THE CHRISTIAN KID TURNED NON-CHRISTIAN
Outskirts Press (2019)
Reviewed by Paige Lovitt for Reader Views (2/2020)
In “The Christian Kid Turned Non-Christian,” author Wilson Awasu incorporates personal knowledge that he has gained from years of interviewing children and parents from around the world about their faith. Awasu has organized his real-life data and presented it so that it takes place at a fictional seminar called, “The Christian Kid Turned Non-Christian.” Two cousins are attending the seminar together so that they can explore what led to them leaving the religious beliefs in which they were raised. The seminar attendee group is originally broken down into subgroups that explore outside reasons as to why youth originally defected from their religious beliefs. The four subgroups include, the media, popular culture, peer pressure and the school system. From there, further, deeper, topics are explored that take the group into poignant discussions where they can reflect upon their own personal experiences. Biblical passages are included that further emphasize the Christian perspective.
I found “The Christian Kid Turned Non-Christian,” to be incredibly insightful and thought provoking. The discussions on Christianized social marriage and family life are fascinating because they present standards for Christians to get married and have families, yet some of us don’t fit that standard. It made me look back on my own experiences as to why I defected from the strict Catholic upbringing in which I was raised. A big part of my decision was mentioned in the book, in that I was not going to have children, and my religion required it. Interesting discussions revolve around other reasons as to why people defected. Readers will find themselves relating to the different ideas presented.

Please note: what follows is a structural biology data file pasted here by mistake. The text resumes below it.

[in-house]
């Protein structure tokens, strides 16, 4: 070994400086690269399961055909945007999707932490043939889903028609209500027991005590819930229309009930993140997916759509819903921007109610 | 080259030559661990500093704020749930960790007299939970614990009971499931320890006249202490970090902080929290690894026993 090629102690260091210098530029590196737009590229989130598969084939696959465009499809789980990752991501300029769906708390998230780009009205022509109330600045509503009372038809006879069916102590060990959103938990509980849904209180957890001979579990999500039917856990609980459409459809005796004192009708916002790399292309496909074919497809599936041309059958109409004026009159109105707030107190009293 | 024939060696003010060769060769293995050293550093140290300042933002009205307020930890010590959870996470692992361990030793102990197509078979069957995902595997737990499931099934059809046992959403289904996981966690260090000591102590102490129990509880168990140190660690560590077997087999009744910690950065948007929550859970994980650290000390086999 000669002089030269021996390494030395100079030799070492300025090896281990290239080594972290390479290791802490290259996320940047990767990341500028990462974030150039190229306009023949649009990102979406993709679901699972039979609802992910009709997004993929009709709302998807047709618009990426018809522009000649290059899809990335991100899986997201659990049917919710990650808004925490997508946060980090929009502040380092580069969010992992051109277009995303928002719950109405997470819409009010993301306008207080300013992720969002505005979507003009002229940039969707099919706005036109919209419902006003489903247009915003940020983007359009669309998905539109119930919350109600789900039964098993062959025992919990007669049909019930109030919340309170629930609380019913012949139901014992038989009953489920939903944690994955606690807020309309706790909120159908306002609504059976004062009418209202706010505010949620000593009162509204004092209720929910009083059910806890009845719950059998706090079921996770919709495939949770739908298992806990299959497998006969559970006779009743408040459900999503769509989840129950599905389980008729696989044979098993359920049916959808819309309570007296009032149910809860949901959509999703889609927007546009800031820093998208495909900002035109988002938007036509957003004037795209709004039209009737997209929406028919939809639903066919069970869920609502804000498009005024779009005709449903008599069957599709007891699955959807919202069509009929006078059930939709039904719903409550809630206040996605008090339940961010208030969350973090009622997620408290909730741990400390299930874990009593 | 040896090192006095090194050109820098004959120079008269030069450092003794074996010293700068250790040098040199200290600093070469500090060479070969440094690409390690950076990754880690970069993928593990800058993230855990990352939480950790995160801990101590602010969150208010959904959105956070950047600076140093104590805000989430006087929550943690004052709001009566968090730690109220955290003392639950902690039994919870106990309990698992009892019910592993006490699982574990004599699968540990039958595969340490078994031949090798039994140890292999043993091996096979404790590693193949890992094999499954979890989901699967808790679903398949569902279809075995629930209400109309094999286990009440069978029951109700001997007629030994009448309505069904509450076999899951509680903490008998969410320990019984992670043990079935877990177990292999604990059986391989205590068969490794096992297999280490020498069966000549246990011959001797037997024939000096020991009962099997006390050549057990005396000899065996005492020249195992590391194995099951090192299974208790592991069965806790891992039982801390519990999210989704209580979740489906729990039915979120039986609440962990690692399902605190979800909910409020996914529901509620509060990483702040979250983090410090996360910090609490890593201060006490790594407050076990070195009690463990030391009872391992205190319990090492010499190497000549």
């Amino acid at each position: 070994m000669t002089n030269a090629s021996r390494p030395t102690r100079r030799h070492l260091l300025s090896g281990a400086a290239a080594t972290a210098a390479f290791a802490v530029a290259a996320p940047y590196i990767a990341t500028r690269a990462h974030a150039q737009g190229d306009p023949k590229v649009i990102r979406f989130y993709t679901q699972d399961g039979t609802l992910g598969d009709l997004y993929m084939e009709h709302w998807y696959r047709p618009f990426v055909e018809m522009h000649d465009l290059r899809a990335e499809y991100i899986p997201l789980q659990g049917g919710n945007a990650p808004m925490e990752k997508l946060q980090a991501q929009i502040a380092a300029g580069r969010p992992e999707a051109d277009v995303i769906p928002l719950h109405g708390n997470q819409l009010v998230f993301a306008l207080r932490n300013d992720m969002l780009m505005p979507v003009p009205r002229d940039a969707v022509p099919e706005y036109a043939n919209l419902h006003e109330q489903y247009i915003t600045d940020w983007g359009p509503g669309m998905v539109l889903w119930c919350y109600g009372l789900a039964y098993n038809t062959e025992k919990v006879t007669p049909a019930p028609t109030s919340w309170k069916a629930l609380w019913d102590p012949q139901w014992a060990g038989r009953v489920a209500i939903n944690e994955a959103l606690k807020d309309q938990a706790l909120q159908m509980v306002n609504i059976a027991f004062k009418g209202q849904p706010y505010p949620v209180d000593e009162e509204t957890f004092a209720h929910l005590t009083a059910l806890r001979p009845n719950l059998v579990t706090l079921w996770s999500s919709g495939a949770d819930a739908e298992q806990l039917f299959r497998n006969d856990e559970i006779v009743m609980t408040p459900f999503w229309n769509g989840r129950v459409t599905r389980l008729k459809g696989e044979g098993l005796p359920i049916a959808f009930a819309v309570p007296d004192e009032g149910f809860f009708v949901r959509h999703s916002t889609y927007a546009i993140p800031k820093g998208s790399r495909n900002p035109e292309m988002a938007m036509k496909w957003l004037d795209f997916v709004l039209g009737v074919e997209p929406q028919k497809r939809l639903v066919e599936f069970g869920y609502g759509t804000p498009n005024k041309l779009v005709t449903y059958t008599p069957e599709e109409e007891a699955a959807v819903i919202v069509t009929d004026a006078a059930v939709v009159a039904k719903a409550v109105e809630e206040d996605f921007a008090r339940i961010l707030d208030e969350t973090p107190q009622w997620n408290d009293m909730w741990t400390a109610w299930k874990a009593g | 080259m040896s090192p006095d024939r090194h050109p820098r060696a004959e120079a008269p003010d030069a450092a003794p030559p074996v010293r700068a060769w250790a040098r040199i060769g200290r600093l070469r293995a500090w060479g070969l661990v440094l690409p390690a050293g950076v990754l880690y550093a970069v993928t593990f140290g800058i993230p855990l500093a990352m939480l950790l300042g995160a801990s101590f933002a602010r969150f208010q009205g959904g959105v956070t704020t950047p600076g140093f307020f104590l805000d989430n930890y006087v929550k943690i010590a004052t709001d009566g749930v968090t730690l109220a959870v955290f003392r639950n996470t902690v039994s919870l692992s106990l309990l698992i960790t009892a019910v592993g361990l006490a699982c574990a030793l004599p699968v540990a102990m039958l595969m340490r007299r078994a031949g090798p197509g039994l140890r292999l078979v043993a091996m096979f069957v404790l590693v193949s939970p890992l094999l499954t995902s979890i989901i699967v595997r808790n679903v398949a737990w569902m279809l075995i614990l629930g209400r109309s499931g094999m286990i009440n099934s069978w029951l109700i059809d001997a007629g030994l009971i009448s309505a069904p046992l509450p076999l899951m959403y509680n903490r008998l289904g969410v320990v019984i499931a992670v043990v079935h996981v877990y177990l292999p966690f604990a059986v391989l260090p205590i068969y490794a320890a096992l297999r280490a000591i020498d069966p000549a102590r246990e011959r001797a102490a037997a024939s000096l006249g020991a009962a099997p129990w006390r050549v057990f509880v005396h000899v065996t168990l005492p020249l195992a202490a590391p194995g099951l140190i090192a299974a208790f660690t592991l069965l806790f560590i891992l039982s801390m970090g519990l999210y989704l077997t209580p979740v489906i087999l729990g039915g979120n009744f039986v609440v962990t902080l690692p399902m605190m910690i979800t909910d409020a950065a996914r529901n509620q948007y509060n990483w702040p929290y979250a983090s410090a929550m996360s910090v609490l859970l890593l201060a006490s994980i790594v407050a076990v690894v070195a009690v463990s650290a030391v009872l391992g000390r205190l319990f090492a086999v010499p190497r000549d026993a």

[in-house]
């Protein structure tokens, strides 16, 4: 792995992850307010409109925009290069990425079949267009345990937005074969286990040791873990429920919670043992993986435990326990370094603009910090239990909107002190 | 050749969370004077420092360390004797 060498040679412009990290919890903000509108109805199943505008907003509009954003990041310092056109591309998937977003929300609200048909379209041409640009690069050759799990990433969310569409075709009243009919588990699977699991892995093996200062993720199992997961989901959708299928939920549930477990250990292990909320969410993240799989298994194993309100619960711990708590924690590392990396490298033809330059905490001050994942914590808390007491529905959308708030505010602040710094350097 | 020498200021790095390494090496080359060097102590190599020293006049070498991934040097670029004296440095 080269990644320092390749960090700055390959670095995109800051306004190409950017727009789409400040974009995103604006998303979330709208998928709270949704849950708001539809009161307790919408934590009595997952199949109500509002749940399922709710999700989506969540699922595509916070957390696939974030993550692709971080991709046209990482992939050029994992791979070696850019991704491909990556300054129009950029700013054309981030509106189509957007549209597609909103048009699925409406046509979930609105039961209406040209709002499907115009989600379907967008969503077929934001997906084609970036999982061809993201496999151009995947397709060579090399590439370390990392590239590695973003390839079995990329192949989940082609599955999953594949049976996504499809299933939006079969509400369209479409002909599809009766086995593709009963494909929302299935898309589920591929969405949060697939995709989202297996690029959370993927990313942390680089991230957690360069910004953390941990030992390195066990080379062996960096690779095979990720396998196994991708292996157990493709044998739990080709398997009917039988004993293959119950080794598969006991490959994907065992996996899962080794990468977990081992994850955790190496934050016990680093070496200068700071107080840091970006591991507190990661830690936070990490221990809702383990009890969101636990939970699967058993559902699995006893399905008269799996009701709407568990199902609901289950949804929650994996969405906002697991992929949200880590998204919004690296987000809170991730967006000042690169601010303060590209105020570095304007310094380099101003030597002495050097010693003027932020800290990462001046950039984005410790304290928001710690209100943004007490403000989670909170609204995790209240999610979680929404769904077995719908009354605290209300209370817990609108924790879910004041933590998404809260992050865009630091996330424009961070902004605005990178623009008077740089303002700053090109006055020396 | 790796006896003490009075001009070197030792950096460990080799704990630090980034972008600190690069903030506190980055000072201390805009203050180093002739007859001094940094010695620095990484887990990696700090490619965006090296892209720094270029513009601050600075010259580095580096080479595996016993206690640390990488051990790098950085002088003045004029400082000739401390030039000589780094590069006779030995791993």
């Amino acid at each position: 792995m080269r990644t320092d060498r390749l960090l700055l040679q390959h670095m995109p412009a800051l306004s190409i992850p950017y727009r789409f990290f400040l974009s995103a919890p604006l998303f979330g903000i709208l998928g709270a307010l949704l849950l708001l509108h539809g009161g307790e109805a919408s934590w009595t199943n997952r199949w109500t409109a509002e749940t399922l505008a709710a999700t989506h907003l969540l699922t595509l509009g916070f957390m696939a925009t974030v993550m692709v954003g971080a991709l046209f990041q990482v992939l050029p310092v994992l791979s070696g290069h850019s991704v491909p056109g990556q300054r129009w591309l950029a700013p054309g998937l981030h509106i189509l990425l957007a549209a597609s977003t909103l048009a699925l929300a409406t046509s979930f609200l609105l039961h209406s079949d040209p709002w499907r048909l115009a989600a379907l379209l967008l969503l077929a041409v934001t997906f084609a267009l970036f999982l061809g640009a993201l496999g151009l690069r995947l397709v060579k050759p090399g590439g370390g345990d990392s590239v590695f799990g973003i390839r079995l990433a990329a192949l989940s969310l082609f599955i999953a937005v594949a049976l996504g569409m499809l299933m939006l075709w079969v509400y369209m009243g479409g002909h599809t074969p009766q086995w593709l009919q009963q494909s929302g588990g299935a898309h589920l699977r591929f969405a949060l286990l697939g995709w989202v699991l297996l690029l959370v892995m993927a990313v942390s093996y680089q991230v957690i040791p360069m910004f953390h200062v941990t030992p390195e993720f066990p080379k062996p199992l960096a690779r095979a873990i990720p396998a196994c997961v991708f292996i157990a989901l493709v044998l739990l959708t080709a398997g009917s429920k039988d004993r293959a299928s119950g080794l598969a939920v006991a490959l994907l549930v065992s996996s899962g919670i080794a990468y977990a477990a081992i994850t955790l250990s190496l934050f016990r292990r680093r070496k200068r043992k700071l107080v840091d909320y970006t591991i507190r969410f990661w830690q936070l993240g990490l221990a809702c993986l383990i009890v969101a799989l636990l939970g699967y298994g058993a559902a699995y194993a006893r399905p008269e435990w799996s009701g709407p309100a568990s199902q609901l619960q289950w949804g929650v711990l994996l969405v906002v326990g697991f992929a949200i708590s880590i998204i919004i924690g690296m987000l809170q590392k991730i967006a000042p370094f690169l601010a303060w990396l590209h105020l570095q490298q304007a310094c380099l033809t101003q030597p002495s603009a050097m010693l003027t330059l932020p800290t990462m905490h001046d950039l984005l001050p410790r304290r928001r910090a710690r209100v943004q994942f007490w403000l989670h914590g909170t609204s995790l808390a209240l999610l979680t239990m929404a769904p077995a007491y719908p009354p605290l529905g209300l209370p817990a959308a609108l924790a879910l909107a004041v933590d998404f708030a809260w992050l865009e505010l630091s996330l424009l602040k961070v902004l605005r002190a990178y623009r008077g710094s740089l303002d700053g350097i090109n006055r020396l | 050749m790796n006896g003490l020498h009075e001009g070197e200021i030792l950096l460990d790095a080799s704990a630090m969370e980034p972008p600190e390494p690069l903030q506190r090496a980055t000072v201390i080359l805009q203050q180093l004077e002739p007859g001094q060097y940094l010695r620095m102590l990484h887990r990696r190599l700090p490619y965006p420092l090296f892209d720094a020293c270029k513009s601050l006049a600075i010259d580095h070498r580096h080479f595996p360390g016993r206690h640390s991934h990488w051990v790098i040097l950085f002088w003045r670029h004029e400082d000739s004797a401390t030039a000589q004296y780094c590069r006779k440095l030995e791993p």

This book is an excellent resource for people exploring their religious beliefs and why they might have left Christianity. As mentioned in the book, it can help previously defected non-Christian kids return to an authentic Christianity so that they can have a relationship with God. The characters that help present the material are both likeable and easy to relate to. I enjoyed their personal insights, even if fictional, I am sure they are based upon information the author gathered from his interviews. These insights helped guide me to my own thoughts and recollections in a way that did not bog me down with the information being presented.
“The Christian Kid Turned Non-Christian,” by Wilson Awasu is an excellent resource for a critical thinking class. I would have loved to have had access to this book on my Catholic High School religion class. It would have also led to some authentic, lively discussions with my parents, at home, about their beliefs. Highly recommended reading.